How Old Are We

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Since the 19th century, the average life expectancy for humans has increased. Scientific advances in public health, diet, environment and medicine have served to lengthen our lives from an average of 47 years in 1900 to nearly 79 years today. But now science is telling us that the party is over: humans have reached their maximum age – 115 years – and no medical advances are likely to extend it any further.

“Demographers as well as biologists have contended there is no reason to think that the ongoing increase in maximum lifespan will end soon,” said senior author Jan Vijg, PhD, professor and chair of genetics and professor of ophthalmology & visual sciences at the Albert Einstein College of Medicine. “But our data strongly suggest that it has already been attained and that this happened in the 1990s.”

The researchers came to their sobering conclusions after examining data from the Human Mortality Database. The HMD began life as an extension of earlier projects in the Department of Demography at the University of California, Berkeley, and at the Max Planck Institute for Demographic Research in Rostock, Germany. It is currently maintained by American and German teams of scientists, and includes records from over 40 countries.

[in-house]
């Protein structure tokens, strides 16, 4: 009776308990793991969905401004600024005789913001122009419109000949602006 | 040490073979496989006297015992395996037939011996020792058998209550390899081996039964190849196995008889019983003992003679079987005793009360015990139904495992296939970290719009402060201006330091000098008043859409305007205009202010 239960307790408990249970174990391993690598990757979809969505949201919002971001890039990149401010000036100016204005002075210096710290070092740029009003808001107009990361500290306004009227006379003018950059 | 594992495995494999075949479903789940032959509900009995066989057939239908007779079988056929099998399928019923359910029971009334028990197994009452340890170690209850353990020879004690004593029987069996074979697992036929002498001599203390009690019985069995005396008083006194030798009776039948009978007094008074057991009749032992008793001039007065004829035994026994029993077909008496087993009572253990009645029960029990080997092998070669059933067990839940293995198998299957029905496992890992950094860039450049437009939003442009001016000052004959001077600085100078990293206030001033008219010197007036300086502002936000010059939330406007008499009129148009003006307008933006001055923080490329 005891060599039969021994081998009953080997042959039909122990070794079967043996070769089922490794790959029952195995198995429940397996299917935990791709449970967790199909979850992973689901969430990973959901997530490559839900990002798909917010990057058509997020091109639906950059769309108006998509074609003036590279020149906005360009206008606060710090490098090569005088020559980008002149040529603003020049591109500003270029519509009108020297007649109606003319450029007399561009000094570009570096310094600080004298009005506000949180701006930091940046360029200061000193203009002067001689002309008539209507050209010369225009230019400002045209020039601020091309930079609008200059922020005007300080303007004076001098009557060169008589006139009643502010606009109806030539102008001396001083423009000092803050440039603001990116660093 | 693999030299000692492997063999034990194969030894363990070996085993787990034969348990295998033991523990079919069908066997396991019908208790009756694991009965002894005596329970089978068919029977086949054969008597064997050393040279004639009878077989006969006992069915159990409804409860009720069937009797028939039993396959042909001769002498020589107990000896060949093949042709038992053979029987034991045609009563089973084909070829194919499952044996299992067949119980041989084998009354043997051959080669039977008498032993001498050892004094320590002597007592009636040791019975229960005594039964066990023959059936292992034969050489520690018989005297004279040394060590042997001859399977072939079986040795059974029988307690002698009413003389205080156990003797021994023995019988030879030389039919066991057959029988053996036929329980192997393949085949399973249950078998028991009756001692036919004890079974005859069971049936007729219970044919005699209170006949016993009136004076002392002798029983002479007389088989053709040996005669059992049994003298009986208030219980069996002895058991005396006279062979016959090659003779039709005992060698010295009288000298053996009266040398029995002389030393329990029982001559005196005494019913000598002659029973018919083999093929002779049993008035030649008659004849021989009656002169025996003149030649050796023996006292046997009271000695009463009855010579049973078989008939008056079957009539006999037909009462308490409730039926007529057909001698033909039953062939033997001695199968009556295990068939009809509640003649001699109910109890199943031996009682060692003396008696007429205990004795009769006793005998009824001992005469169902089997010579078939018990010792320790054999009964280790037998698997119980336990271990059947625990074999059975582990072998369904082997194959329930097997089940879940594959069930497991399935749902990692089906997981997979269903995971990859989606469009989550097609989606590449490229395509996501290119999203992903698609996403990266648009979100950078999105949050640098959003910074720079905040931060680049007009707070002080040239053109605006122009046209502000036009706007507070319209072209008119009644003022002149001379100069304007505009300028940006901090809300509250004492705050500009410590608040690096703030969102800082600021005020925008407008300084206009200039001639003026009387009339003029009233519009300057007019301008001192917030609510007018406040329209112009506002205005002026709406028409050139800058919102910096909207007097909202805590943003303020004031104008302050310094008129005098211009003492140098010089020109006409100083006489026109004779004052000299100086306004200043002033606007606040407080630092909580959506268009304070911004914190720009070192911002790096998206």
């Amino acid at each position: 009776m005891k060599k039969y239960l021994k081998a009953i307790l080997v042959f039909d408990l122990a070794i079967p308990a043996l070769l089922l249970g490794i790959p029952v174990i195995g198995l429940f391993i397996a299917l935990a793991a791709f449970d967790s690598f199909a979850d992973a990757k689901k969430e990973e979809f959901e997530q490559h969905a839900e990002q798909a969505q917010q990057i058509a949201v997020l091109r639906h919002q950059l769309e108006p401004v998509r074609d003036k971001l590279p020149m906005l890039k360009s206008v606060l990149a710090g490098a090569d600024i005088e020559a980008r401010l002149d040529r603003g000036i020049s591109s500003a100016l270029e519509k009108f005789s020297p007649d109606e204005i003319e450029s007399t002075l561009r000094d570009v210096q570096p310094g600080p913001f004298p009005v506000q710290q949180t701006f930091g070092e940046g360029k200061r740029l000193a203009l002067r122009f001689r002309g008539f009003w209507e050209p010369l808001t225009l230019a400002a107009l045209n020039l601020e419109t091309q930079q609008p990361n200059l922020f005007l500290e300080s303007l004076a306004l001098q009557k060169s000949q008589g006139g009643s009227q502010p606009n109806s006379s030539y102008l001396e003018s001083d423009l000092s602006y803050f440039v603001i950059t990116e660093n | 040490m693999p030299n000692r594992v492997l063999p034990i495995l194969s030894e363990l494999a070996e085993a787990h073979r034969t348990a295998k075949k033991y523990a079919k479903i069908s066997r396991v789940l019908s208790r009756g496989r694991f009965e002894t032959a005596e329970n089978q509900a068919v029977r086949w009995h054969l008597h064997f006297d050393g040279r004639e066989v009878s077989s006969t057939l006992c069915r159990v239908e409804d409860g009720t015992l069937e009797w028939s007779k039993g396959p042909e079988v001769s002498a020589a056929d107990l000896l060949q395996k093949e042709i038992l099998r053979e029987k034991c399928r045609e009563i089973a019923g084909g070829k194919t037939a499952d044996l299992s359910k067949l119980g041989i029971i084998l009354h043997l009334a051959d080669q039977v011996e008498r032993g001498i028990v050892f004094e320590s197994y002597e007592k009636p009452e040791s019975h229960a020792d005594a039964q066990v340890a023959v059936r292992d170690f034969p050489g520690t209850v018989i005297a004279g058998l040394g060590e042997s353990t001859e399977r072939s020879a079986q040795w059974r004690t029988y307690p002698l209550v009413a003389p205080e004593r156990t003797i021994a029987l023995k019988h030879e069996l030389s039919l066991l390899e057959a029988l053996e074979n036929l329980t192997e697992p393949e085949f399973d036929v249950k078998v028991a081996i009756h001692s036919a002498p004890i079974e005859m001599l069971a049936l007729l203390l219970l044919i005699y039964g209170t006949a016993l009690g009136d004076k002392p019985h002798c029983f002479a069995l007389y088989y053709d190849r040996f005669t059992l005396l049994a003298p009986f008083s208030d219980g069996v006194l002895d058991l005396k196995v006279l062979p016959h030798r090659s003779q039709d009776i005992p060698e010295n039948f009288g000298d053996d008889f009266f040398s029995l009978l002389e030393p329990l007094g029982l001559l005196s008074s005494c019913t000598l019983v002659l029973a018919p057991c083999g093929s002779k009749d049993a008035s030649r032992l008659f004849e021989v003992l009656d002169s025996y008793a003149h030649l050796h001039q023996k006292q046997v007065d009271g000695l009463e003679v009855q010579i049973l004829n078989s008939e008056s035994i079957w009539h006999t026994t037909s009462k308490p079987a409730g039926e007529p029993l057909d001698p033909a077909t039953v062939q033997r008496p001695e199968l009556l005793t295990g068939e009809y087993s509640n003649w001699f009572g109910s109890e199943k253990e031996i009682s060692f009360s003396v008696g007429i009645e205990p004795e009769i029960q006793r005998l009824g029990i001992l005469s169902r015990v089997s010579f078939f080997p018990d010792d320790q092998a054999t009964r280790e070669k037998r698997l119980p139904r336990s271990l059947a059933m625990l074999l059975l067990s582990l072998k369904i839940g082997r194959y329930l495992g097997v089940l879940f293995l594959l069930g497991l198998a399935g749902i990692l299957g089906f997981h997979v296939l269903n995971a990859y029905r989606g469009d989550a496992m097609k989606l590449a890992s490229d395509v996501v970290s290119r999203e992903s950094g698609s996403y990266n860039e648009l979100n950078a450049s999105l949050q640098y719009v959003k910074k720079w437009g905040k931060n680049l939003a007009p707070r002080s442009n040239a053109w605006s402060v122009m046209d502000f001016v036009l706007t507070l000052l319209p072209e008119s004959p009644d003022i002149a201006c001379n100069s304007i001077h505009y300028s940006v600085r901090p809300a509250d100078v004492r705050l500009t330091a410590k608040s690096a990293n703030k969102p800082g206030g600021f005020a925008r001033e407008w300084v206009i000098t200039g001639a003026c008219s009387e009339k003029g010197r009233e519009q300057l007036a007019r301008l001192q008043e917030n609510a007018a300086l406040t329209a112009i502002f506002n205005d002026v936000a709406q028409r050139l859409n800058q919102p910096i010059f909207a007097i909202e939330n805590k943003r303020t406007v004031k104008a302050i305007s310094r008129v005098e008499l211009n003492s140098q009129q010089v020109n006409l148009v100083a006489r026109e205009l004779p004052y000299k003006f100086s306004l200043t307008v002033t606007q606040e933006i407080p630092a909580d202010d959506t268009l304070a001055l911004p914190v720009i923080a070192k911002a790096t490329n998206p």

Although the number of people who survive to old age (here defined as 70 and above) has been steadily increasing since 1900, the data shows diminishing returns for people surviving past 100 years old. The ages of society's elite “Over 100 Club” – the supercentenarians – increased steadily until around 1995, at which point they started to plateau. This coincided with the death of a 122-year-old French woman who achieved the maximum documented lifespan of any person in history.

The researchers now calculate that the average maximum human lifespan is – and will be – 115 years. The estimate the probability of anyone living to 125 to be less than 1 in a thousand.

“Further progress against infectious and chronic diseases may continue boosting average life expectancy, but not maximum lifespan,” said Dr. Vijg. “While it’s conceivable that therapeutic breakthroughs might extend human longevity beyond the limits we’ve calculated, such advances would need to overwhelm the many genetic variants that appear to collectively determine the human lifespan. Perhaps resources now being spent to increase lifespan should instead go to lengthening healthspan – the duration of old age spent in good health.”

The research has been published in Nature.